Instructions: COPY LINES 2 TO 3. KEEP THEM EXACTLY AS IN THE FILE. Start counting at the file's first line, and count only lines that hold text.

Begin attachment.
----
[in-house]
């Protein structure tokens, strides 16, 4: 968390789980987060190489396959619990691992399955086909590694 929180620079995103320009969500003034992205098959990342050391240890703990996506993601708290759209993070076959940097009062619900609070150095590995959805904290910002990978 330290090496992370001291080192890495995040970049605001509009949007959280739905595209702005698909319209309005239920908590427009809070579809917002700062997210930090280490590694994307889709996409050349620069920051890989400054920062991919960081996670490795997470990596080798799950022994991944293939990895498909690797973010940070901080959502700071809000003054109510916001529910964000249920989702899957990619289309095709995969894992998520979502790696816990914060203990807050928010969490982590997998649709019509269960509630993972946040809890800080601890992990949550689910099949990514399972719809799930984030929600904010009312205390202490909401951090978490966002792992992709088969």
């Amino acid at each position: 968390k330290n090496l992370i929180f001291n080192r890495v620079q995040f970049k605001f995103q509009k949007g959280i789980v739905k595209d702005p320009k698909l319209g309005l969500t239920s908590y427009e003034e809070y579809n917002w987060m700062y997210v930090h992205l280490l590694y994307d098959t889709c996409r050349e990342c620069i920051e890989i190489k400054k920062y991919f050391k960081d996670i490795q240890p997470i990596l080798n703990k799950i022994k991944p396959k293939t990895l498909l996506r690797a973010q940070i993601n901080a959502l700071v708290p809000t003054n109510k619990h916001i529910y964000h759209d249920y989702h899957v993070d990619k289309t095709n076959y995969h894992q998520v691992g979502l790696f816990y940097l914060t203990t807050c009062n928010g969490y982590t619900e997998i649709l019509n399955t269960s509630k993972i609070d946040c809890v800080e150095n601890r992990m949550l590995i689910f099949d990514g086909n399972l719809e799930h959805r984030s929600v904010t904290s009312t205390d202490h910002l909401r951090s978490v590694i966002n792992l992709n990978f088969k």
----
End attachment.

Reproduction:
């Protein structure tokens, strides 16, 4: 968390789980987060190489396959619990691992399955086909590694 929180620079995103320009969500003034992205098959990342050391240890703990996506993601708290759209993070076959940097009062619900609070150095590995959805904290910002990978 330290090496992370001291080192890495995040970049605001509009949007959280739905595209702005698909319209309005239920908590427009809070579809917002700062997210930090280490590694994307889709996409050349620069920051890989400054920062991919960081996670490795997470990596080798799950022994991944293939990895498909690797973010940070901080959502700071809000003054109510916001529910964000249920989702899957990619289309095709995969894992998520979502790696816990914060203990807050928010969490982590997998649709019509269960509630993972946040809890800080601890992990949550689910099949990514399972719809799930984030929600904010009312205390202490909401951090978490966002792992992709088969």
């Amino acid at each position: 968390k330290n090496l992370i929180f001291n080192r890495v620079q995040f970049k605001f995103q509009k949007g959280i789980v739905k595209d702005p320009k698909l319209g309005l969500t239920s908590y427009e003034e809070y579809n917002w987060m700062y997210v930090h992205l280490l590694y994307d098959t889709c996409r050349e990342c620069i920051e890989i190489k400054k920062y991919f050391k960081d996670i490795q240890p997470i990596l080798n703990k799950i022994k991944p396959k293939t990895l498909l996506r690797a973010q940070i993601n901080a959502l700071v708290p809000t003054n109510k619990h916001i529910y964000h759209d249920y989702h899957v993070d990619k289309t095709n076959y995969h894992q998520v691992g979502l790696f816990y940097l914060t203990t807050c009062n928010g969490y982590t619900e997998i649709l019509n399955t269960s509630k993972i609070d946040c809890v800080e150095n601890r992990m949550l590995i689910f099949d990514g086909n399972l719809e799930h959805r984030s929600v904010t904290s009312t205390d202490h910002l909401r951090s978490v590694i966002n792992l992709n990978f088969k």